After holding the Egyptian presidency for 30 years, Hosni Mubarak knows a thing or two about maintaining power and is showing no signs of letting his reign lapse quietly. In other words, do not hold your breath for the collapse of this regime, which will require organizers to adopt new strategies of engaging critical audiences.
The ongoing unrest in Egypt is the gravest challenge to Mubarak's authority during his three-decade rule, but what seemed like an inevitable resignation last week is taking the shape of a pipe dream going into the third week of demonstrations. As if to underscore Mubarak's lack of urgency, the Obama administration is alligning itself with Mubarak's newly appointed Vice President Omar Suleiman, who is overseeing the proposed transition. "But U.S. officials privately acknowledged that there is no guarantee that Suleiman, a former intelligence chief closely aligned with the military, is committed to substantial reforms," reports the Los Angeles Times.
In the short term, Mubarak appears to be making the smallest gestures possible in order to peel supporters away from anti-regime organizers. He shuffled his cabinet and appointed Egypt's first vice president in 30 years. He announced a 15 percent raise for government workers. He promised a September election for the presidency in which neither he nor his son will run. He just set up a committee of judges and scholars to recommend constitutional changes, and a second committee to monitor the first committee's progress.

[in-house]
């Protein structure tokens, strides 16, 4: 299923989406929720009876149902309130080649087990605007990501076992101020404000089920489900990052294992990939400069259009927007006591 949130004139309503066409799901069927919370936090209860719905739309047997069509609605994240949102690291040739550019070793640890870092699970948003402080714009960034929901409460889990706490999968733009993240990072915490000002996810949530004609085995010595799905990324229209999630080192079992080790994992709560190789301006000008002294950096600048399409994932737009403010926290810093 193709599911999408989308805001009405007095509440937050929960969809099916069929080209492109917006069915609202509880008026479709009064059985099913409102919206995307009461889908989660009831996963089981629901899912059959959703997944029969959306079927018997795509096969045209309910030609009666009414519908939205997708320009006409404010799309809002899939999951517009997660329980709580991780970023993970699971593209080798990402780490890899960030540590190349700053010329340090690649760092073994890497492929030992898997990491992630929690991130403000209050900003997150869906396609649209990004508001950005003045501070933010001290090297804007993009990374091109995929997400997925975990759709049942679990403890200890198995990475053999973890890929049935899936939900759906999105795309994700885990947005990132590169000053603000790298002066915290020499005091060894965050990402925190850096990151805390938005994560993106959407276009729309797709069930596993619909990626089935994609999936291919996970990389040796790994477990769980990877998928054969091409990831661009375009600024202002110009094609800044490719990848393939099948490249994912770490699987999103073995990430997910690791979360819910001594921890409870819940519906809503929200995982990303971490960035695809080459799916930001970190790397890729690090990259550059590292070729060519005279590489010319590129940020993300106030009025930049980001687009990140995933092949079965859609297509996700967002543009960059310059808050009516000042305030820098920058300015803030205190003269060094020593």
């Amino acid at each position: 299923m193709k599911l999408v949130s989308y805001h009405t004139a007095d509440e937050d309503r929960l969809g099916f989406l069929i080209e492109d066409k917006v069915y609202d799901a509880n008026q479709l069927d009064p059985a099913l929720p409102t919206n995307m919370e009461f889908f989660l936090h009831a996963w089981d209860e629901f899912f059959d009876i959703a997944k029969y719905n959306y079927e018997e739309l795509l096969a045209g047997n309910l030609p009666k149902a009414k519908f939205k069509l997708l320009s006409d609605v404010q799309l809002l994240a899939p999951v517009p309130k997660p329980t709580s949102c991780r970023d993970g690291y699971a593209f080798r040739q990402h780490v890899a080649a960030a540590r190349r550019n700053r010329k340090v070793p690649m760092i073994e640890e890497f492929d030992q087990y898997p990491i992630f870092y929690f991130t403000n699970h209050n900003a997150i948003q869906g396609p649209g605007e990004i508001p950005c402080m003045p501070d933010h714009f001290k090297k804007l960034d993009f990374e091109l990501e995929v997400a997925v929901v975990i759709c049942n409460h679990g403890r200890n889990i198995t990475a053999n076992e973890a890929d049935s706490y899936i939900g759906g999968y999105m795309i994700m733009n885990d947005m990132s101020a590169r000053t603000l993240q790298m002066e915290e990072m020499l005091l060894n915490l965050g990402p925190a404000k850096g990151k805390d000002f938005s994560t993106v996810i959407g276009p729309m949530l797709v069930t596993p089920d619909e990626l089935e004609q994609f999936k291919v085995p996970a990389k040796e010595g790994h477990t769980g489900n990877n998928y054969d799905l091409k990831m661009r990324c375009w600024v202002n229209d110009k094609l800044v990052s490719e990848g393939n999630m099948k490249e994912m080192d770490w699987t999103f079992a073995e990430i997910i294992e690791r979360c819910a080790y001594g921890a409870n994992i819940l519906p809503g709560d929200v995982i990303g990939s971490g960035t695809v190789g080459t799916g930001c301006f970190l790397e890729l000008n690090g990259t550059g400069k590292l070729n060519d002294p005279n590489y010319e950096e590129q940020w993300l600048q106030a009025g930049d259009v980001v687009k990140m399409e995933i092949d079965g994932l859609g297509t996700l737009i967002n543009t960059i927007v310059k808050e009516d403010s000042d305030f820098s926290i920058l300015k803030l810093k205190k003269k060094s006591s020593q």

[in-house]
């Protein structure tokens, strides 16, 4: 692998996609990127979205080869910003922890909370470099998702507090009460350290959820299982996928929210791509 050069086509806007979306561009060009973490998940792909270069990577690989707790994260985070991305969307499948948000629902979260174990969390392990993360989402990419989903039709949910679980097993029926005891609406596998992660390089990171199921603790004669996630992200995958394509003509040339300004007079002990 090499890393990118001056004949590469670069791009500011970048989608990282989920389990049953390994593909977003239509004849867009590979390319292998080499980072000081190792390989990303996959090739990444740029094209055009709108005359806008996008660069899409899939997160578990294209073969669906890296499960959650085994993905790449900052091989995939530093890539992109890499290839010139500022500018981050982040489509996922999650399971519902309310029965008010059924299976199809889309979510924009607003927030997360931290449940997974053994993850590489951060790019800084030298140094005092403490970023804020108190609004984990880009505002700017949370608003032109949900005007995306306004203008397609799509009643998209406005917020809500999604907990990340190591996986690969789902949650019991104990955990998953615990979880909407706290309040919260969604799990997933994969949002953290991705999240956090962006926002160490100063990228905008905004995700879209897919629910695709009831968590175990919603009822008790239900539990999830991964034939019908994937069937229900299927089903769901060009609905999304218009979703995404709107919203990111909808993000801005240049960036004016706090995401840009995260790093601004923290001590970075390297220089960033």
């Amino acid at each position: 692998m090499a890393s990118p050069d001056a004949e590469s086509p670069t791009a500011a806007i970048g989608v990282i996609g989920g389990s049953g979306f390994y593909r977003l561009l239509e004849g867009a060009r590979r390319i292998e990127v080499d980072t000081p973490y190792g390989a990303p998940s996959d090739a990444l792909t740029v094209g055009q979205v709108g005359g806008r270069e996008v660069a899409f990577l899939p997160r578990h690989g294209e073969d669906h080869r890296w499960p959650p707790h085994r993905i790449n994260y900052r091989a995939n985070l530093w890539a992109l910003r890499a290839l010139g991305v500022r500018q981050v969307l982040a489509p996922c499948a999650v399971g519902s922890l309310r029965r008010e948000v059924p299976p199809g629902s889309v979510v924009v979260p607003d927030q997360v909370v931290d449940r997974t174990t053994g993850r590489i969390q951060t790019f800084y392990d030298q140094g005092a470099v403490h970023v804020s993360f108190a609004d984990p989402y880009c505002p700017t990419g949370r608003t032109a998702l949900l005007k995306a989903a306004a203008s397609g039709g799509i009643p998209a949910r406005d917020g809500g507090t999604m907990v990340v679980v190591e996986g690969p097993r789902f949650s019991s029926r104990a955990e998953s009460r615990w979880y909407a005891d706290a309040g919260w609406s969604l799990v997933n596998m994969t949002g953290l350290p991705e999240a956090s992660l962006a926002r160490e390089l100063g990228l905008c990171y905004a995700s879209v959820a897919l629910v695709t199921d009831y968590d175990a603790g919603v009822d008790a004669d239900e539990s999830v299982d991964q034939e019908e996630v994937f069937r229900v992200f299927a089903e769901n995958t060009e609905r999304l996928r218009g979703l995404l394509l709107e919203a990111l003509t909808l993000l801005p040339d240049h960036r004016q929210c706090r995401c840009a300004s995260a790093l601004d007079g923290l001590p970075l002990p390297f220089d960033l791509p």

While his strategy for maintaining authority past September remains unclear, it will likely follow the recipe guiding his short-term decisions: one teaspoon negotiations with protesters; two cups of apparent concessions with no specifics and loose timelines; mix in occasional, violent crackdowns; let sit until authority recalcifies. Although Mubarak's promise not to run for president seems likely to prevent him from doing so, it does not necessarily signal the end of his rule. Rather, Mubarak may pull a Putin, planting a friendly tukas in the president's seat and either maintaining unofficial ties or creating a new post from which he exercises some degree of control.
In the face of such persistence and patience, anti-regime organizers must adapt their strategies to maintain momentum as protesters begin returning to work (or whatever occupies the 12-plus percent of Egyptians estimated to be unemployed). "Join us in Tahrir Square" is an ask that already seems to be waning in effectiveness, as traffic once again chokes the streets of Cairo this week.
Organizers have two audiences for whom the show must go on. Most important, a critical mass of Egyptians must remain on board with organizers' demands for Mubarak's resignation. This is going to require an organizing strategy that keeps the heat on Mubarak through continued demonstrations of disapproval, but also one that permits the Egyptian economy to recommence providing Egyptians work, medicine, and food. Mubarak's critics must also continue organizing with an eye towards Western audiences. Protest signs in English have effectively communicated organizers' single-issue platform to the West -- no more Mubarak -- but continuing to engage Western media that already risk over-saturation on the topic of Egyptian unrest will require fresh events, faces, and mediums employed by anti-Mubarak demonstrators.